A scene from the Utah Symphony’s production of “Moby-Dick” includes tenor Roger Honeywell, far left, who will reprise his role as Capt. Ahab in Pittsburgh.

Whether you’ve read the Herman Melville novel or seen Gregory Peck on film as Capt. Ahab, “Moby-Dick” might seem like an unusual choice for adaptation as an opera.

But composers Jake Heggie and Gene Scheer have succeeded in reining in the sprawling epic, as veteran stage director Kristine McIntyre will attest.

“It’s a very big book, and Melville spends a lot of time talking about things that aren’t necessarily what we would think of as the plot of ‘Moby-Dick,’” she said, crediting the focus of Heggie and Scheer: “They let a lot of that other stuff go and focused us really in on the story.”

Kristine McIntyre

Kristine McIntyre

Fresh off a successful run of the operatic “Moby-Dick” in Utah, McIntyre is providing stage direction for the Pittsburgh Opera production, which premieres March 17.

In the meantime, she will be among the participants in a special musical preview and discussion about the opera, scheduled for 7 p.m. March 3 at Mt. Lebanon Public Library.

A Portland, Ore., resident who has directed more than 80 operas across the United States, McIntyre is likely to provide plenty of insight as to what it takes to bring the story of the obsessed sea captain and his elusive white whale to the stage.

“The biggest challenge, I think, for anybody trying to produce this opera is that the opera still asks you to be on the boat,” she said about Ahab’s Pequod, “then on the whaleboats, then back on the boat.” And after several more scene changes: “You have to destroy everything and wind up with just a guy floating on a coffin.”

The set’s main feature is a curved wall upon which markings of a map are inscribed.

“The map that you see is actually the voyage that the Pequod takes, so it immediately locates us in this kind of nautical reality,” McIntyre explained. “And then we have other elements that are very changeable that come into and out of the piece, letting us evoke different parts of the boat in a very theatrical kind of way.”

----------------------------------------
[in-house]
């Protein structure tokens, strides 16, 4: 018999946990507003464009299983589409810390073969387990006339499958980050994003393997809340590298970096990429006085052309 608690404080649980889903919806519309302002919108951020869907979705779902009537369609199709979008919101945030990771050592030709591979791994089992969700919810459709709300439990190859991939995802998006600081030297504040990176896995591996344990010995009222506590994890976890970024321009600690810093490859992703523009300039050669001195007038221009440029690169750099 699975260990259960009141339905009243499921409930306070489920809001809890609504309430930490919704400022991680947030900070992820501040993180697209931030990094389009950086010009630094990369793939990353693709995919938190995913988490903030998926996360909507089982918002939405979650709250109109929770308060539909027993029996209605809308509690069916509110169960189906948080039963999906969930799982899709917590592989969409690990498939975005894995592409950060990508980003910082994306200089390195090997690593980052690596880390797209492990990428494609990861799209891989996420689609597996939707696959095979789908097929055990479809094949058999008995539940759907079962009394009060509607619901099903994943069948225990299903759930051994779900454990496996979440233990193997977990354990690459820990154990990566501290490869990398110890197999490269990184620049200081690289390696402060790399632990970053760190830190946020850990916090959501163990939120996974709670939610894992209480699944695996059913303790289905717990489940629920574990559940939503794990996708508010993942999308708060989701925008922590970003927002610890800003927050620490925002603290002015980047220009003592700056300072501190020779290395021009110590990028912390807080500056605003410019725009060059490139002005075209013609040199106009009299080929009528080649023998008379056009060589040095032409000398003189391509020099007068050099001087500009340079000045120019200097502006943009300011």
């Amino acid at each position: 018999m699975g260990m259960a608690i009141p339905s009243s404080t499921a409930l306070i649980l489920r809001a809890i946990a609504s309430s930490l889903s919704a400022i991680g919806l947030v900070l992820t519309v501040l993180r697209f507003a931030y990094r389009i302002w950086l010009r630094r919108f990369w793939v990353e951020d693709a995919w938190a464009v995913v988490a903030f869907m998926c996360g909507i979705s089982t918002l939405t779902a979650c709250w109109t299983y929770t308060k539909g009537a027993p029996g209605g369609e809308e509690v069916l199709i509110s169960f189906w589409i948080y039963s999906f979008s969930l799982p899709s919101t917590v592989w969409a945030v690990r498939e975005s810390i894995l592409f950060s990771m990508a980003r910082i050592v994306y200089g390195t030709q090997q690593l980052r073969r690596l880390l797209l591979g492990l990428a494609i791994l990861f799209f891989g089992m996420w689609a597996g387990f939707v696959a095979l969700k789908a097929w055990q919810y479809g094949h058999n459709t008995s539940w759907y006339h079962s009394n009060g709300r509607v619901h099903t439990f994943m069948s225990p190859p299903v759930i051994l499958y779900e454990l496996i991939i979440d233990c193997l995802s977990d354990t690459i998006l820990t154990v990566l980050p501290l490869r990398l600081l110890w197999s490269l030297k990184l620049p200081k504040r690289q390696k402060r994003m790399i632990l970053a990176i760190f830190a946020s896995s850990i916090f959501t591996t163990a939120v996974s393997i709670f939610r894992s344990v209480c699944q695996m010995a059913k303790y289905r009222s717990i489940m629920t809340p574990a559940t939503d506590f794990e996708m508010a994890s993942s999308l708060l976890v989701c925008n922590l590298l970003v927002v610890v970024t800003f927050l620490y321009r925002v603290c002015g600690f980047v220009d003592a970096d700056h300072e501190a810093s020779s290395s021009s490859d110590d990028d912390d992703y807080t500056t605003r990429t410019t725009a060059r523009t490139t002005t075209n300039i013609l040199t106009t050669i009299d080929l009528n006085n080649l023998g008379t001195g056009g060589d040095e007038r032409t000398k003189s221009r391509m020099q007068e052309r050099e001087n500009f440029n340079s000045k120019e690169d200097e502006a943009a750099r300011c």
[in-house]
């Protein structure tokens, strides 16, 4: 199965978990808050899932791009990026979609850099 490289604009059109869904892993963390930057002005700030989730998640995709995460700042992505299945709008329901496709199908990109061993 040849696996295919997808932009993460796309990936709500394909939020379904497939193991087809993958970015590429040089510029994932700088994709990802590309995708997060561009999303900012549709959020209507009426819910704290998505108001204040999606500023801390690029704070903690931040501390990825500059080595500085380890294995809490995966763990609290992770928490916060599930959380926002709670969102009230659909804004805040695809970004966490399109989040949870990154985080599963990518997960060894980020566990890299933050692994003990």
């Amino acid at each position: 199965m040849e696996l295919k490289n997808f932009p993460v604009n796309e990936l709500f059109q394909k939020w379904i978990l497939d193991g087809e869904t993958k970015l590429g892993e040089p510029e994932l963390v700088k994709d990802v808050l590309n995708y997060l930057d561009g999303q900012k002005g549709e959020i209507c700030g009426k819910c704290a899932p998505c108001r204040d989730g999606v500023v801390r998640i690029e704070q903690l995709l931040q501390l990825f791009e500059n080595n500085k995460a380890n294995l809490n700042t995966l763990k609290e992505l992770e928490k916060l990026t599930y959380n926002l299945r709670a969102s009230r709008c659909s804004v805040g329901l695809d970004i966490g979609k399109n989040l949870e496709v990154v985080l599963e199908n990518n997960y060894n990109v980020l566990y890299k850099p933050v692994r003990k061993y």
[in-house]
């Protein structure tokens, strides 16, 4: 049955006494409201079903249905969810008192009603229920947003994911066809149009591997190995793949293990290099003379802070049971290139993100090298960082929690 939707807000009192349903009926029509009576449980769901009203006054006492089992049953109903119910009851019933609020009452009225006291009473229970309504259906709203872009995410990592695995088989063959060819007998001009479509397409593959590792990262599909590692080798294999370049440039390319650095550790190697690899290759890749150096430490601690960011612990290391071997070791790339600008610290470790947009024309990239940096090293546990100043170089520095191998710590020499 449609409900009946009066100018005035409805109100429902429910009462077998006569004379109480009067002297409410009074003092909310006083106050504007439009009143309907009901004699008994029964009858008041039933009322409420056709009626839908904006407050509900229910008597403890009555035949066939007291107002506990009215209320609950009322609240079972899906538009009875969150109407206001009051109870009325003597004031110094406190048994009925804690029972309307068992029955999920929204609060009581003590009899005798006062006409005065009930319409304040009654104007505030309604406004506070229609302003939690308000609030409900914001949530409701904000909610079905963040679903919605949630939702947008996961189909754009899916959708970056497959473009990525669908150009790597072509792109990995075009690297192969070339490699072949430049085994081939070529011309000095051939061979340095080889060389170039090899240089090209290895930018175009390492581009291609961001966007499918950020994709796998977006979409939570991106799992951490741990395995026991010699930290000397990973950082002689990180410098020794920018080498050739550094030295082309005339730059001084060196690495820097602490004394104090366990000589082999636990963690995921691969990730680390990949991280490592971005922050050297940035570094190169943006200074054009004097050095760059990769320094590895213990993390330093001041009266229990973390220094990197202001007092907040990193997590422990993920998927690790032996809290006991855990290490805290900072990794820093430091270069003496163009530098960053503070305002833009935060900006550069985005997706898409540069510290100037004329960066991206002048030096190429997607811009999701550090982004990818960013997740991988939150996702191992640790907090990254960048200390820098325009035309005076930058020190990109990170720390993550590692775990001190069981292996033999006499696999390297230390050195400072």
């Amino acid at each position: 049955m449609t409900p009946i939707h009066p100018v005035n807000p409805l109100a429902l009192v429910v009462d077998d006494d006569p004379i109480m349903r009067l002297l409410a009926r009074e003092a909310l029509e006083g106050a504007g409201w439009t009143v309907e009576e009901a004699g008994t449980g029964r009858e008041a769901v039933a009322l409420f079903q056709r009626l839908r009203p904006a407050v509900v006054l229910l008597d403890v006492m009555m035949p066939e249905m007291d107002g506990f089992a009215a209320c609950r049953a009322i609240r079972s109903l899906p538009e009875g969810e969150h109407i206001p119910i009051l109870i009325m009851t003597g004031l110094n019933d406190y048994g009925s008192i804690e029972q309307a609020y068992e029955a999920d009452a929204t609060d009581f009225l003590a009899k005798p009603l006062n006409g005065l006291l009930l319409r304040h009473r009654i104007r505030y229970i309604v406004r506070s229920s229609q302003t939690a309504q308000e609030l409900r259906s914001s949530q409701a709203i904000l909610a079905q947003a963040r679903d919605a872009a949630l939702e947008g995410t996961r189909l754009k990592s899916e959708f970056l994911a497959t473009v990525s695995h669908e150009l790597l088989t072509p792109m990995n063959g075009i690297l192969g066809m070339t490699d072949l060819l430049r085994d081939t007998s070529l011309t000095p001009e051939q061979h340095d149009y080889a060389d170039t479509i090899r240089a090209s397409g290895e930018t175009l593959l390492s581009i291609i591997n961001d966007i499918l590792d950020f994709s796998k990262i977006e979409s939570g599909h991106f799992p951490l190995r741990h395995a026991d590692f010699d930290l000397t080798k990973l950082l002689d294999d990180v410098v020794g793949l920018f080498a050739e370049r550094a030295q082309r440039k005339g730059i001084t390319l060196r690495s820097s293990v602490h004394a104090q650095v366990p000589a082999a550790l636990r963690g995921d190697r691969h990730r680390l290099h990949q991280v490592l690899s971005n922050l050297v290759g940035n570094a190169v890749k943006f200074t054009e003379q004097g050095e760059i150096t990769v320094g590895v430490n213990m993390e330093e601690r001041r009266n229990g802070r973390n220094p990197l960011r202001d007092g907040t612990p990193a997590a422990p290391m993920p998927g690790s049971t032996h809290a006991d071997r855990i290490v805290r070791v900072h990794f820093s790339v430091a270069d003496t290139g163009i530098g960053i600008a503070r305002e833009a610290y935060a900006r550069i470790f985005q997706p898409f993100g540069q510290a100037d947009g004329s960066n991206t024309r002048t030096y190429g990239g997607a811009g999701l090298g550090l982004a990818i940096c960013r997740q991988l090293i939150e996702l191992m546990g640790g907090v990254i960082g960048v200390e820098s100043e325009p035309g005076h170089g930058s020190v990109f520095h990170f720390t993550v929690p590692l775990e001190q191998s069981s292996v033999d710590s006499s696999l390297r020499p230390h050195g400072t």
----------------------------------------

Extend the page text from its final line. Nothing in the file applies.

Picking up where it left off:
The Utah Symphony, which staged “Moby-Dick” in January, is co-producer along with other companies that are scheduled to host performances: Pittsburgh Opera, March 17, 20, 23 and 25; Opera San Jose and Chicago Opera Theater in 2019; and the Teatre Liceu in Barcelona, Spain, in 2020.

“The hope is that some more companies in the U.S. pick it up, but I think it will have quite a life in Europe,” McIntyre said. “Jake Heggie’s ‘Dead Man Walking’ just played in Madrid and did very well, so there’s a real interest now in new American opera in Europe.”

She has worked often in the past with Pittsburgh Opera and has known general director Christopher Hahn since both were with San Francisco Opera, where McIntyre had her first directing experience.

“Now they’re really focusing on new American opera,” she said about the Pittsburgh company, “which is where my heart is and where I think, obviously, the future of this art form lies. So I think that’s really great. And now it’s great to be doing a new American opera on the main stage, because I think that’s the key.”

As for her chosen genre, McIntyre said she long has been interested in telling stories through music.

“And I’m attracted to opera because of the fact that it’s a storytelling mechanism that’s non-naturalistic,” she explained. “I was always drawn to things that were a little more abstract, a little more fantastical in their storytelling. And that’s opera.”

For more information, visit www.pittsburghopera.org/show/moby-dick.

Multimedia Reporter

Staff writer Harry Funk, a professional journalist for three-plus decades, has been on the staff of The Almanac since 2015. He has a bachelor’s degree in journalism and master of business administration, both from Indiana University of Pennsylvania.

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